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M&A agreements and other commercial contracts frequently contain a provision that bars the recovery of “consequential damages”—often referred to by courts and practitioners as a consequential damages bar. The term “consequential damages”, however, lacks a precise definition, and thus, the question whether certain types of damages are recoverable in light of a consequential damages bar is a recurring subject of high-stakes litigation. In particular, there is an established body of New York law addressing whether lost profits constitute consequential damages or direct damages. The answer to this question often can mean the difference between a case that involves nominal damages, such as costs and expenses to cure a breach, and a bet-the-company litigation involving the potential recovery of millions of dollars of lost profits. Yet many sophisticated commercial parties continue to include a boilerplate consequential damages bar in their contracts, often on the assumption that it protects against a multi-million dollar lost profits award in the event of a breach. This may prove a dangerous assumption.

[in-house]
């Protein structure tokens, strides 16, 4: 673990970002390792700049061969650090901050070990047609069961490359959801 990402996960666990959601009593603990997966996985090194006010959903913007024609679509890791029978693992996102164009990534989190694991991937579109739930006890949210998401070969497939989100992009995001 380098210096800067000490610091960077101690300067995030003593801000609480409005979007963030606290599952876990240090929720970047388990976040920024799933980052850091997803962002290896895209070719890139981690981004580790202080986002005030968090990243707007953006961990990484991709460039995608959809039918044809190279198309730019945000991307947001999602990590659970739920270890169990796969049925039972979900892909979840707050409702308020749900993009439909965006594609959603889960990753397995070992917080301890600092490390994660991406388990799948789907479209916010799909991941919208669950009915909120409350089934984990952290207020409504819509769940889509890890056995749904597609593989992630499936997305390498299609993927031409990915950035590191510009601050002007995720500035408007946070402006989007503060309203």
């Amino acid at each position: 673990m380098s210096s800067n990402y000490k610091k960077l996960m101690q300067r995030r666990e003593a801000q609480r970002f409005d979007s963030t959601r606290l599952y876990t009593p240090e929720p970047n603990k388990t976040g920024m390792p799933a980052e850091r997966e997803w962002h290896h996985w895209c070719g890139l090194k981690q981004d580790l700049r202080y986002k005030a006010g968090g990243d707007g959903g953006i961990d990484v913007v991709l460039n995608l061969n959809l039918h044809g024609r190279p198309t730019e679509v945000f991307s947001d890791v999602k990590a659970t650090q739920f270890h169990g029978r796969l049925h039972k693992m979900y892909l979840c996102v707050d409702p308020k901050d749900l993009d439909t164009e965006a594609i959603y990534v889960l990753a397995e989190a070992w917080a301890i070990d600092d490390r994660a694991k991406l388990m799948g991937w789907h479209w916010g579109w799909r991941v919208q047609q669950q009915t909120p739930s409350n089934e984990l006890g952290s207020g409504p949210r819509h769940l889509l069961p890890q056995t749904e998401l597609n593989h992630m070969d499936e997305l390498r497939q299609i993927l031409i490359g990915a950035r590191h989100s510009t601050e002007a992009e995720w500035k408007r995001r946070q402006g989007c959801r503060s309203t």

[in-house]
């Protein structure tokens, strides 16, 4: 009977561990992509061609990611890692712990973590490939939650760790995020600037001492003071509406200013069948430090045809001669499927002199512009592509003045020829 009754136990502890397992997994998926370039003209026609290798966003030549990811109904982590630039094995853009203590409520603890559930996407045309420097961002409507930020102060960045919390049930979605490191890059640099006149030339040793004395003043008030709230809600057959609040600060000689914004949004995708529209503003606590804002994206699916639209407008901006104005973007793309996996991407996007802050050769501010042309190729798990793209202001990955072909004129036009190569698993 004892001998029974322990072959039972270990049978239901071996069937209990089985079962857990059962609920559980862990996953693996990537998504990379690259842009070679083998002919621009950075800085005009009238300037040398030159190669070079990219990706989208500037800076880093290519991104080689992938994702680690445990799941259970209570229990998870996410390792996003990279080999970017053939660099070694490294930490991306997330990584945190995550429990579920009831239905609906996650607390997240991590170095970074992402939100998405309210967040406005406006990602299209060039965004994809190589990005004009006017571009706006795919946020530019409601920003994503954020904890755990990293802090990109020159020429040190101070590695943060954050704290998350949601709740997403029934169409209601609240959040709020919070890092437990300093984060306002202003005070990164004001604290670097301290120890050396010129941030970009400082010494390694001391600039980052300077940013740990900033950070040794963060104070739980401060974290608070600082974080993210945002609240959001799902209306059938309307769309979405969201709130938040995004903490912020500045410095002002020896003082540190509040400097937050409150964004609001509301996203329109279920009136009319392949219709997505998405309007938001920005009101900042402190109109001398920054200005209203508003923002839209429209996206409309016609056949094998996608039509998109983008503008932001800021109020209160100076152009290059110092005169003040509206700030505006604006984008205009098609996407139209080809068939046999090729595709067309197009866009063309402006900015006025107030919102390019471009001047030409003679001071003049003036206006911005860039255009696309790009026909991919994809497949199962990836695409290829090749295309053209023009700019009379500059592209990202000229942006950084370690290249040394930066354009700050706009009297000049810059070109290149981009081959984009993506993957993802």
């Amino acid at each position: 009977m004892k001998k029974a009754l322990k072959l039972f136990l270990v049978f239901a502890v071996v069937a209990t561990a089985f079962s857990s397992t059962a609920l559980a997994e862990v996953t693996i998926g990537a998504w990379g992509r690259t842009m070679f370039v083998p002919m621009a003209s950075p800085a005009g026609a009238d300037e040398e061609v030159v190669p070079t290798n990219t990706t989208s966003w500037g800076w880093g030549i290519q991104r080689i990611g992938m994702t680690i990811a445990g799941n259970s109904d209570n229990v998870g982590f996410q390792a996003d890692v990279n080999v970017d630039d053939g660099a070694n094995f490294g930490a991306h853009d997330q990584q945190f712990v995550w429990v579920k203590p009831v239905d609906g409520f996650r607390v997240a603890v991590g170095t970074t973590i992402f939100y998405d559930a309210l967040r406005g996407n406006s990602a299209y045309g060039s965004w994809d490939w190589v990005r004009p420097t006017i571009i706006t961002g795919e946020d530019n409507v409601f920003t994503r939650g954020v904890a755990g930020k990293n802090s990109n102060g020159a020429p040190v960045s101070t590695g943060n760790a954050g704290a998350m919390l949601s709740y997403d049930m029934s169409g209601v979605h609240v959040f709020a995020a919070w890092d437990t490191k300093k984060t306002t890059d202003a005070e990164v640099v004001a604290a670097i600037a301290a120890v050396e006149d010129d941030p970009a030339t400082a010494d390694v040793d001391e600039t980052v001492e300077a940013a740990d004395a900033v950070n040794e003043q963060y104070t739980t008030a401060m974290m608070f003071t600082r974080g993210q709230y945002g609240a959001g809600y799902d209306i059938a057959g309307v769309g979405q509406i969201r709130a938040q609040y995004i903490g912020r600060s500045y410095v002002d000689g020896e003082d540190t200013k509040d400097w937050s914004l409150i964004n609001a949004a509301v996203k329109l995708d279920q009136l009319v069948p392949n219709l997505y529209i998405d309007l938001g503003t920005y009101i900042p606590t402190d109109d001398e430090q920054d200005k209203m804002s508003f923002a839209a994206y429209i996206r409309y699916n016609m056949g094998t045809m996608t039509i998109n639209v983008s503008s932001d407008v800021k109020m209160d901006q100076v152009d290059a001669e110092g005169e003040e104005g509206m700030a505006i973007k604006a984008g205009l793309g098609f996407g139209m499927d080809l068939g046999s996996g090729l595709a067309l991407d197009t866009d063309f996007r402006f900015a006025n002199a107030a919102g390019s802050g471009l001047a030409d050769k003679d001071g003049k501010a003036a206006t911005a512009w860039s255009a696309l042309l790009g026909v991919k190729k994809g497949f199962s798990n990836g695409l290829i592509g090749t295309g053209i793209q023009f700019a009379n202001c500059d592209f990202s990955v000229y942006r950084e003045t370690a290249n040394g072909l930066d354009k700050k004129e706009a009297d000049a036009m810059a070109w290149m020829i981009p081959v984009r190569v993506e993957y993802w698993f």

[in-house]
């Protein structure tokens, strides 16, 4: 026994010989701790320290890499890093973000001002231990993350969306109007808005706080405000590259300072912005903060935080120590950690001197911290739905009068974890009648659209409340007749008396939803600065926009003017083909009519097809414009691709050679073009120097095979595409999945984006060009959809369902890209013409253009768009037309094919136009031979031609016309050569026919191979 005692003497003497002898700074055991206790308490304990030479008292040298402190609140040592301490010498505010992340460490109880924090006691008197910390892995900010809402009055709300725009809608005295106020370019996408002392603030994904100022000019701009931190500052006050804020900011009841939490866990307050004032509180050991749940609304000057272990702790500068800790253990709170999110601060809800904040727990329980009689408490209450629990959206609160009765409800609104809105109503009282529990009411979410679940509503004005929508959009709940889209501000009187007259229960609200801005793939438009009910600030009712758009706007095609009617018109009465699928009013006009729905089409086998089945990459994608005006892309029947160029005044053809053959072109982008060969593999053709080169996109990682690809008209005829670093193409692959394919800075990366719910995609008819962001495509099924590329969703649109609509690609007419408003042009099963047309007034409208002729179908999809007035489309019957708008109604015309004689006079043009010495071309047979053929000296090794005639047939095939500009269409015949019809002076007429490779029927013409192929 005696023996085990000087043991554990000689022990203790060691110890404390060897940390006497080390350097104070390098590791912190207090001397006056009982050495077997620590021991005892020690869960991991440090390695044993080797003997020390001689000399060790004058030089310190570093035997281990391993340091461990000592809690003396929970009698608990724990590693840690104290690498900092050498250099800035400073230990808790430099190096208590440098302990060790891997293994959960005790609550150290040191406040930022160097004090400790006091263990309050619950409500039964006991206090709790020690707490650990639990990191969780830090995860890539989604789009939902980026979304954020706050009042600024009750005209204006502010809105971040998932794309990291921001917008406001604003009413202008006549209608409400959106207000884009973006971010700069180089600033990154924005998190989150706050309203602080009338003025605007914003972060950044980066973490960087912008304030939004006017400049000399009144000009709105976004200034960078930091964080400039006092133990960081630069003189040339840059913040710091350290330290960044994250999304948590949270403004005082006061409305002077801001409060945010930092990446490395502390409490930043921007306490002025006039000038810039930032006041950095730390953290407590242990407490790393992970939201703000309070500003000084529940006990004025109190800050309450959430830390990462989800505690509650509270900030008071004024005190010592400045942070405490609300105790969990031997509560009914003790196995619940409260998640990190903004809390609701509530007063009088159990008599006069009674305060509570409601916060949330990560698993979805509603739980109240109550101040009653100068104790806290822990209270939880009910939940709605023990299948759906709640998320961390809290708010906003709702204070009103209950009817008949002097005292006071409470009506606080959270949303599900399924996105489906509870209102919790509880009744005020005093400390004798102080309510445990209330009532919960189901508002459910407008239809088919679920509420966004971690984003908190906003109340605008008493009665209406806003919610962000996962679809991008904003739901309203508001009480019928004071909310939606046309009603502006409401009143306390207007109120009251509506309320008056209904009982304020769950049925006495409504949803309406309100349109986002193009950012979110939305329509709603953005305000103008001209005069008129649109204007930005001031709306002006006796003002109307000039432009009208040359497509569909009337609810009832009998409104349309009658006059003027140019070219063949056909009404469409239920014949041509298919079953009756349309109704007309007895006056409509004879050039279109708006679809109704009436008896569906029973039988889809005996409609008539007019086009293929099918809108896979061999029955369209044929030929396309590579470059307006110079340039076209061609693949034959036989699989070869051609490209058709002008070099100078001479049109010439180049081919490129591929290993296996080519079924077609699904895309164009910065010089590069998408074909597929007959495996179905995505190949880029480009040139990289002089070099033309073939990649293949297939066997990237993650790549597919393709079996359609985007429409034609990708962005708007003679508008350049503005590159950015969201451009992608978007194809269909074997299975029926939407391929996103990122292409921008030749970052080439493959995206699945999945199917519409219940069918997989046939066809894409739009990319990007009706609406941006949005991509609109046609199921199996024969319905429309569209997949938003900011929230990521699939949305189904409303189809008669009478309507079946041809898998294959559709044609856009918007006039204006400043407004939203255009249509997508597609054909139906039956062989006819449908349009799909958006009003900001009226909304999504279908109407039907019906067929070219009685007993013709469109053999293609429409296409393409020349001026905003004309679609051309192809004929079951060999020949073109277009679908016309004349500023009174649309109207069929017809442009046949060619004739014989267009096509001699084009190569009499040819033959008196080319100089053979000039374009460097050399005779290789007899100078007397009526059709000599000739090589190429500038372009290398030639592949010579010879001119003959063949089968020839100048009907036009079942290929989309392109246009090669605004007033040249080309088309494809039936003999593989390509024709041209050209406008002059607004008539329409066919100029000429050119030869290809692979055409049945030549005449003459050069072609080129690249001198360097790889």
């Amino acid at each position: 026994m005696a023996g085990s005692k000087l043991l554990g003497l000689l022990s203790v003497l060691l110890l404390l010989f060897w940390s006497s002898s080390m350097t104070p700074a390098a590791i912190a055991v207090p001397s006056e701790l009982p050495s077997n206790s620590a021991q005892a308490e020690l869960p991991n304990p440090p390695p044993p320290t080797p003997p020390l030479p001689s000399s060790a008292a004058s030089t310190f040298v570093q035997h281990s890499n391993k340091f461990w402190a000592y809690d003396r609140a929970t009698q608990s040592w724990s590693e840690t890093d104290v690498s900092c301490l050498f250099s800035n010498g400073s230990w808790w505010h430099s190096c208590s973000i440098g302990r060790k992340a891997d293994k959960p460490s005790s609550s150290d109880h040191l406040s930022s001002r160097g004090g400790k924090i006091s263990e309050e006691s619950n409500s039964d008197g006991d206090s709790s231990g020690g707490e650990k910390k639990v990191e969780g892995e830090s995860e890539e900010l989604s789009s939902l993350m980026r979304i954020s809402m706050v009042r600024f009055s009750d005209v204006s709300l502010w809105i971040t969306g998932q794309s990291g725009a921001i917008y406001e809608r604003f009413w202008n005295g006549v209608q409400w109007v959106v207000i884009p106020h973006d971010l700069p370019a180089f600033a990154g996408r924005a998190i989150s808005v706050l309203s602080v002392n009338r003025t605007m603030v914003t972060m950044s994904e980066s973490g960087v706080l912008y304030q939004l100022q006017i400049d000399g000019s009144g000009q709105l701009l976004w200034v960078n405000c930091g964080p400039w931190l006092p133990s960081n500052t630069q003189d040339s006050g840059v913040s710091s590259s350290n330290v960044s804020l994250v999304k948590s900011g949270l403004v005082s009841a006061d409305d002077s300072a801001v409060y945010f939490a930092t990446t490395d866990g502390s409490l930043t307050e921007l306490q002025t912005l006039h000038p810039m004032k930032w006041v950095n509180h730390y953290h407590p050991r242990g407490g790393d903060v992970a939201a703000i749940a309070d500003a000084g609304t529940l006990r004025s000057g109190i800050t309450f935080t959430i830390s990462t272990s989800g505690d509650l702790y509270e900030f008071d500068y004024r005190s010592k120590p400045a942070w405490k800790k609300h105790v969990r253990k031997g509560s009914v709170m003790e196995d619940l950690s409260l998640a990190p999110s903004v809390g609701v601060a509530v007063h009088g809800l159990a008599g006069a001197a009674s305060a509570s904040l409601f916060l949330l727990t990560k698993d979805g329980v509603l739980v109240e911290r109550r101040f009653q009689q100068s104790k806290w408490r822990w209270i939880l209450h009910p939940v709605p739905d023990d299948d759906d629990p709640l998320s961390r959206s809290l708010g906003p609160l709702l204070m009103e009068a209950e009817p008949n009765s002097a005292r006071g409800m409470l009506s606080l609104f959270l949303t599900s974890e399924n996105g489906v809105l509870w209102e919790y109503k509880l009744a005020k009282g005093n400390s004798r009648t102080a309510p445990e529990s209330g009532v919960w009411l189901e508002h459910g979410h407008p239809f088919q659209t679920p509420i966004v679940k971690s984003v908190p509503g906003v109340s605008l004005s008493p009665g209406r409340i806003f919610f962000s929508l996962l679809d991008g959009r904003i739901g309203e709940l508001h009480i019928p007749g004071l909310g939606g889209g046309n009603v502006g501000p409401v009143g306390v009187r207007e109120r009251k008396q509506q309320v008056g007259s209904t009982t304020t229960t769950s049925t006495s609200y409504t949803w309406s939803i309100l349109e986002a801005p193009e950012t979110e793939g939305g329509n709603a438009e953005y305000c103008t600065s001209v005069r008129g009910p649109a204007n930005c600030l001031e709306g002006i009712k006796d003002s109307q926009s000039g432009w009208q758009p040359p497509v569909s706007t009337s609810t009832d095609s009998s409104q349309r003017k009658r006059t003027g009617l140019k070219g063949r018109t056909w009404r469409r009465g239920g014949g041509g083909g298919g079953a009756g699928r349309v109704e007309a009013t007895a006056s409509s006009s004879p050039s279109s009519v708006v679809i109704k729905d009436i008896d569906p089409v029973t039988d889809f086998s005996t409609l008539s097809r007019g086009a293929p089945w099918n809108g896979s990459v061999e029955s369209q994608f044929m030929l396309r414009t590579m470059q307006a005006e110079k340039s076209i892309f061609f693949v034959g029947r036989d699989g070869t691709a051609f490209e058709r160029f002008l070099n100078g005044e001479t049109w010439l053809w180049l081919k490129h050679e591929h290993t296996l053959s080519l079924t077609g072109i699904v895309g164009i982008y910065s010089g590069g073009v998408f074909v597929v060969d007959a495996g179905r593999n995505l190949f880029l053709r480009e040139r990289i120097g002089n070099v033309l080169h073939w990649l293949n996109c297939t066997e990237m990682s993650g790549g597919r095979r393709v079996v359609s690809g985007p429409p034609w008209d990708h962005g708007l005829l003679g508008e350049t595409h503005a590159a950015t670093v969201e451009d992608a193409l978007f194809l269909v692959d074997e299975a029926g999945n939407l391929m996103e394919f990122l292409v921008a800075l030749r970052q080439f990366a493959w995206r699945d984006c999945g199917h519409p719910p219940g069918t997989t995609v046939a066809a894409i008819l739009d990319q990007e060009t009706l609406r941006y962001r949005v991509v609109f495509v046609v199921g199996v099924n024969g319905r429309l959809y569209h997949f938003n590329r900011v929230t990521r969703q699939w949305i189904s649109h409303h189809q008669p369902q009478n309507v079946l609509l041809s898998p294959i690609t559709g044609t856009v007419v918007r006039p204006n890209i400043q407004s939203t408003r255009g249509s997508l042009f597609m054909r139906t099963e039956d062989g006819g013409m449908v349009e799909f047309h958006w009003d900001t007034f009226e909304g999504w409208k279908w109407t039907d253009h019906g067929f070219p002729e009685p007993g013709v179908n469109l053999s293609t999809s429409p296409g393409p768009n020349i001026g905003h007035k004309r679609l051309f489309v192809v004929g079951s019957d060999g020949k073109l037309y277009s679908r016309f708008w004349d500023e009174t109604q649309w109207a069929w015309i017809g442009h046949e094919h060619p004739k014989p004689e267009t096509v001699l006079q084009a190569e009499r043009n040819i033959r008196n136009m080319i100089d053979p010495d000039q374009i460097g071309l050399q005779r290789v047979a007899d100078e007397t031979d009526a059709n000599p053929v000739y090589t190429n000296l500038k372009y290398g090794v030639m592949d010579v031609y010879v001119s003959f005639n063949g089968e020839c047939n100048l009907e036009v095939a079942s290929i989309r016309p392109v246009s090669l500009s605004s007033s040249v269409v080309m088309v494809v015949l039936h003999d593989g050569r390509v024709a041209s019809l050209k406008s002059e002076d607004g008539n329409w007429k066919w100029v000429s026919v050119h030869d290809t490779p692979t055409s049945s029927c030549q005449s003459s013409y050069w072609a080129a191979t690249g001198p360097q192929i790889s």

Consider the following example. Manufacturer enters into a contract whereby it agrees to sell widgets to reseller at a fixed price per unit that is periodically adjusted based on a pricing formula agreed to by the parties. The contract is governed by New York law and contains a provision barring the recovery of “consequential” damages. Manufacturer breaches the contract, and reseller sues for the lost profits it was expecting to receive from the resale of the widgets over the three-year term of the contract. Counsel for manufacturer, confident that the contract’s consequential damages bar precludes recovery of lost profits, seeks dismissal. Are the reseller’s lost profits, which flow from the pricing formula in the contract, “consequential damages”?

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